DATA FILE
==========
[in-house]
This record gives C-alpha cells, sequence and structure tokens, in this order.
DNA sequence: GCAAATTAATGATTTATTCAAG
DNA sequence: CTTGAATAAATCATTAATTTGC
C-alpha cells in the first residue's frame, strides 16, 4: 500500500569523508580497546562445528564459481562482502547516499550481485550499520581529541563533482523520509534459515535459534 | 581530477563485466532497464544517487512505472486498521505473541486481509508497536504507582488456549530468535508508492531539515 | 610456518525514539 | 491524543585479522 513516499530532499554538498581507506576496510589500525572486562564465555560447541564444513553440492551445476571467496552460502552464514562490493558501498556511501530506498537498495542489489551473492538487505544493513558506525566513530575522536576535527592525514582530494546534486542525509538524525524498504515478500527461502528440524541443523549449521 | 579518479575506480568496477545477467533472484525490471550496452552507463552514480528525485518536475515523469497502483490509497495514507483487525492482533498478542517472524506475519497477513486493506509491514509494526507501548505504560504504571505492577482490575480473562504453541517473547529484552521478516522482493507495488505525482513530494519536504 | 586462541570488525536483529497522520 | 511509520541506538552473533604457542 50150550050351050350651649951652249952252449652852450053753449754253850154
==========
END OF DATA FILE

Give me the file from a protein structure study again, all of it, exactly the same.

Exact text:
[in-house]
This record gives C-alpha cells, sequence and structure tokens, in this order.
DNA sequence: GCAAATTAATGATTTATTCAAG
DNA sequence: CTTGAATAAATCATTAATTTGC
C-alpha cells in the first residue's frame, strides 16, 4: 500500500569523508580497546562445528564459481562482502547516499550481485550499520581529541563533482523520509534459515535459534 | 581530477563485466532497464544517487512505472486498521505473541486481509508497536504507582488456549530468535508508492531539515 | 610456518525514539 | 491524543585479522 513516499530532499554538498581507506576496510589500525572486562564465555560447541564444513553440492551445476571467496552460502552464514562490493558501498556511501530506498537498495542489489551473492538487505544493513558506525566513530575522536576535527592525514582530494546534486542525509538524525524498504515478500527461502528440524541443523549449521 | 579518479575506480568496477545477467533472484525490471550496452552507463552514480528525485518536475515523469497502483490509497495514507483487525492482533498478542517472524506475519497477513486493506509491514509494526507501548505504560504504571505492577482490575480473562504453541517473547529484552521478516522482493507495488505525482513530494519536504 | 586462541570488525536483529497522520 | 511509520541506538552473533604457542 50150550050351050350651649951652249952252449652852450053753449754253850154